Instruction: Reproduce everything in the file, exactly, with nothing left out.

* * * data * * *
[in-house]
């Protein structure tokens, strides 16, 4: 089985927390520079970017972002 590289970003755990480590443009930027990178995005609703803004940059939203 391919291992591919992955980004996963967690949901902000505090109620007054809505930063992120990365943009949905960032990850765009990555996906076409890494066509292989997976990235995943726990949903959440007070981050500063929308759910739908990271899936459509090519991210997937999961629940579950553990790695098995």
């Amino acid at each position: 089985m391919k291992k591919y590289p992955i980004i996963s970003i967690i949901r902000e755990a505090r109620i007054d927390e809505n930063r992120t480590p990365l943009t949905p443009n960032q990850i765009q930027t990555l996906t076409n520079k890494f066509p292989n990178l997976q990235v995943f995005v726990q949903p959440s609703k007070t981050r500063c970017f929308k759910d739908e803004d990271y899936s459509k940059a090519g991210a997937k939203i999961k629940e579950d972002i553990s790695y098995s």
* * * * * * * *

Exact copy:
[in-house]
């Protein structure tokens, strides 16, 4: 089985927390520079970017972002 590289970003755990480590443009930027990178995005609703803004940059939203 391919291992591919992955980004996963967690949901902000505090109620007054809505930063992120990365943009949905960032990850765009990555996906076409890494066509292989997976990235995943726990949903959440007070981050500063929308759910739908990271899936459509090519991210997937999961629940579950553990790695098995």
């Amino acid at each position: 089985m391919k291992k591919y590289p992955i980004i996963s970003i967690i949901r902000e755990a505090r109620i007054d927390e809505n930063r992120t480590p990365l943009t949905p443009n960032q990850i765009q930027t990555l996906t076409n520079k890494f066509p292989n990178l997976q990235v995943f995005v726990q949903p959440s609703k007070t981050r500063c970017f929308k759910d739908e803004d990271y899936s459509k940059a090519g991210a997937k939203i999961k629940e579950d972002i553990s790695y098995s």